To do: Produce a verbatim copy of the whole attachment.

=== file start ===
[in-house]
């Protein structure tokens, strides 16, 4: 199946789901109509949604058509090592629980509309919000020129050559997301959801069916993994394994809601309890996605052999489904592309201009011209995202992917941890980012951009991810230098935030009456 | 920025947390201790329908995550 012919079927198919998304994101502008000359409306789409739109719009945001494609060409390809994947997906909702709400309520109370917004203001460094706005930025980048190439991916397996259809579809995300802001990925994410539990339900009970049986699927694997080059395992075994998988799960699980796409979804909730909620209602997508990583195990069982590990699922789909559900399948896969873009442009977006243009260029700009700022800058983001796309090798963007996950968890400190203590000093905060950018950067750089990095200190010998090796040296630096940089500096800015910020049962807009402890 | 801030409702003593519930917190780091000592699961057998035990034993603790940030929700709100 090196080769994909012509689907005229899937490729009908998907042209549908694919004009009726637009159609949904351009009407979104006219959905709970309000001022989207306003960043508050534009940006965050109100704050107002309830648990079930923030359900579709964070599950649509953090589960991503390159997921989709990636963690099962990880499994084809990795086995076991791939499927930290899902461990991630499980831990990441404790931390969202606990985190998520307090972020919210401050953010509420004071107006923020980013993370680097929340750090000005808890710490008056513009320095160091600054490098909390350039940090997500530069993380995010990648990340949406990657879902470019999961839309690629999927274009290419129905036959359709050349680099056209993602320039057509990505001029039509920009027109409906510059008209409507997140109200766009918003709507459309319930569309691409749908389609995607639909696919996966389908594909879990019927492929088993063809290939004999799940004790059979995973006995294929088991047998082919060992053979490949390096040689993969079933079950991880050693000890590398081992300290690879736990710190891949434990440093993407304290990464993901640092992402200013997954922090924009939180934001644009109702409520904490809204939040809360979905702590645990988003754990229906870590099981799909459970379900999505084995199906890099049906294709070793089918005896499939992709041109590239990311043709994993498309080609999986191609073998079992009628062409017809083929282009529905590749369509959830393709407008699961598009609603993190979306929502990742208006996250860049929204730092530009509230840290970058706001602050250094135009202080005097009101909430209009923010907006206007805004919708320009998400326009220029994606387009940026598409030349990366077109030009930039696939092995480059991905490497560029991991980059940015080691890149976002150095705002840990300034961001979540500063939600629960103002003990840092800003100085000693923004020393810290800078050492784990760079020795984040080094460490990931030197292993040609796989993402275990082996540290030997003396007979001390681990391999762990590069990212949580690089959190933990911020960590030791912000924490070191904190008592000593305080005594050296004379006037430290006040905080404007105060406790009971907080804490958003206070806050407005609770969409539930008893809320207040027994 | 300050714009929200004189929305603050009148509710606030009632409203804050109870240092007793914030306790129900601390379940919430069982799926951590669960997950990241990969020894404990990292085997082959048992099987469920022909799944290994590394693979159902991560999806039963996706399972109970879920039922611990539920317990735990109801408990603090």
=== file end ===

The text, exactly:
[in-house]
């Protein structure tokens, strides 16, 4: 199946789901109509949604058509090592629980509309919000020129050559997301959801069916993994394994809601309890996605052999489904592309201009011209995202992917941890980012951009991810230098935030009456 | 920025947390201790329908995550 012919079927198919998304994101502008000359409306789409739109719009945001494609060409390809994947997906909702709400309520109370917004203001460094706005930025980048190439991916397996259809579809995300802001990925994410539990339900009970049986699927694997080059395992075994998988799960699980796409979804909730909620209602997508990583195990069982590990699922789909559900399948896969873009442009977006243009260029700009700022800058983001796309090798963007996950968890400190203590000093905060950018950067750089990095200190010998090796040296630096940089500096800015910020049962807009402890 | 801030409702003593519930917190780091000592699961057998035990034993603790940030929700709100 090196080769994909012509689907005229899937490729009908998907042209549908694919004009009726637009159609949904351009009407979104006219959905709970309000001022989207306003960043508050534009940006965050109100704050107002309830648990079930923030359900579709964070599950649509953090589960991503390159997921989709990636963690099962990880499994084809990795086995076991791939499927930290899902461990991630499980831990990441404790931390969202606990985190998520307090972020919210401050953010509420004071107006923020980013993370680097929340750090000005808890710490008056513009320095160091600054490098909390350039940090997500530069993380995010990648990340949406990657879902470019999961839309690629999927274009290419129905036959359709050349680099056209993602320039057509990505001029039509920009027109409906510059008209409507997140109200766009918003709507459309319930569309691409749908389609995607639909696919996966389908594909879990019927492929088993063809290939004999799940004790059979995973006995294929088991047998082919060992053979490949390096040689993969079933079950991880050693000890590398081992300290690879736990710190891949434990440093993407304290990464993901640092992402200013997954922090924009939180934001644009109702409520904490809204939040809360979905702590645990988003754990229906870590099981799909459970379900999505084995199906890099049906294709070793089918005896499939992709041109590239990311043709994993498309080609999986191609073998079992009628062409017809083929282009529905590749369509959830393709407008699961598009609603993190979306929502990742208006996250860049929204730092530009509230840290970058706001602050250094135009202080005097009101909430209009923010907006206007805004919708320009998400326009220029994606387009940026598409030349990366077109030009930039696939092995480059991905490497560029991991980059940015080691890149976002150095705002840990300034961001979540500063939600629960103002003990840092800003100085000693923004020393810290800078050492784990760079020795984040080094460490990931030197292993040609796989993402275990082996540290030997003396007979001390681990391999762990590069990212949580690089959190933990911020960590030791912000924490070191904190008592000593305080005594050296004379006037430290006040905080404007105060406790009971907080804490958003206070806050407005609770969409539930008893809320207040027994 | 300050714009929200004189929305603050009148509710606030009632409203804050109870240092007793914030306790129900601390379940919430069982799926951590669960997950990241990969020894404990990292085997082959048992099987469920022909799944290994590394693979159902991560999806039963996706399972109970879920039922611990539920317990735990109801408990603090």